Which is better the IAT or Affective Priming?
Comparison of two Implicit Association Tests
Affective Priming versus Implicit Association test
One criticism of the IAT is that it may merely tap ‘extrapersonal associations’ – it may be a measure of culturally shared assumptions rather than personal attitudes. For example, this would argue that an IAT that detects my strong association between nurse and female is just reflecting my knowledge that society has historically given the role mainly to women, rather than this being my own personal automated attitude (i.e., that nurses ought to be female).
Another criticism of the IAT is the reliance on the switching of blocks. In the first phase, (and in a hypothetical gender bias test), the word female is paired with gender stereotype attributes, e.g., nurse, and the word male with doctor. After the respondent has learned to do this quickly, the categories are then reversed, so that the word female is now paired with words incongruent with the gender stereotype, which make the test suddenly more difficult. This yields significant reaction time differences in the second block – it is a harder task than the first block (not because of an inherent gender bias attitude, but because the respondent had already learned the correct responses, but in the second block had to unlearn them and then re-learn the new responses). This is worrying because it means that the effect is too prone to changes in procedural issues.
A further problem is that in the IAT, only two dichotomous concepts can be paired (e.g., men vs women, gender stereotypical vs not gender stereotypical), which can be very limiting when one wishes to explore their relationship in more detail. Consequently the IAT produces a single global gender bias score. However, in affective priming one may have more than just a global score and can divide attributes into dimensions and hence provide a more detailed picture of such a relationship. So for example, a gender bias test using affective priming will be based on a large number of ‘attributes’ and these can be categorised (e.g., roles, personal qualities, professions, and so on) and this kind of test produces a score for each dimension. Another statistical advantage of the affective priming approach is that one can conduct a factor analysis on the data to reveal how attributes are grouped (grouped in the minds of the respondents who took the test). Hence it can yield groups of attributes that together are likely to represent an important feature of the concept begin measured (e.g., nurse, carer, ethical, reliable, hardworking, gentle, and female) – of course this example is too obvious and not so informative, but some patterns can emerge from this approach that weren’t predicted. This is much harder to do with the IAT.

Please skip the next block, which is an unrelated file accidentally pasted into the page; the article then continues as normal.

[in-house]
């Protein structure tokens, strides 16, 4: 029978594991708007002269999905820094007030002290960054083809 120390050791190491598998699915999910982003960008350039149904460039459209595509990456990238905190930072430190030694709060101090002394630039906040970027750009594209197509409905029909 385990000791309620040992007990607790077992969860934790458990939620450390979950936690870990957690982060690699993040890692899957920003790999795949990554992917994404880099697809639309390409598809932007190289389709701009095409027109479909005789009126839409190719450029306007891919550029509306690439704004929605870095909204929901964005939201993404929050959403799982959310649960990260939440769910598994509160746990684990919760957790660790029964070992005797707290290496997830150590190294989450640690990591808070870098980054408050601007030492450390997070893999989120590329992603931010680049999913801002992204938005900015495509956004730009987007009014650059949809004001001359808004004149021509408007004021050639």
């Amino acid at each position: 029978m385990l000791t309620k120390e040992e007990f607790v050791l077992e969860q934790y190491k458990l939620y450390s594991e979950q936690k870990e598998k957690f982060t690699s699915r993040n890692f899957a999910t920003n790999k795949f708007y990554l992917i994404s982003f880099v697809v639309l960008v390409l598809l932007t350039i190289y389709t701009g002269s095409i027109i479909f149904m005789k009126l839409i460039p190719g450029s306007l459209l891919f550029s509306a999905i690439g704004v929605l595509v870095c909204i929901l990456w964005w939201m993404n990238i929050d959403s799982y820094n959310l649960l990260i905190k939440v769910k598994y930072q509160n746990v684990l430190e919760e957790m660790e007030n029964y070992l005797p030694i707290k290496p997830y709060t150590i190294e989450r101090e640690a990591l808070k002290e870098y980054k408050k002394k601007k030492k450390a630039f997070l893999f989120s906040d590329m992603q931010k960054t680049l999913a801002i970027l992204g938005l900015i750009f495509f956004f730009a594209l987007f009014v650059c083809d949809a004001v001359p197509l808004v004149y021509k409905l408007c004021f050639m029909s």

Finally, the reasons why affective priming works is because it is based on assumptions that are highly compatible with what is known about how the brain processes information. Neural network models of the brain are based on mental associations – the stronger the association between two concepts (e.g., female and nurse) the quicker one concept will mentally trigger the other. So that’s four reasons why affective priming is the preferred approach, particularly if you are looking to understand the complex processes in the minds of consumers.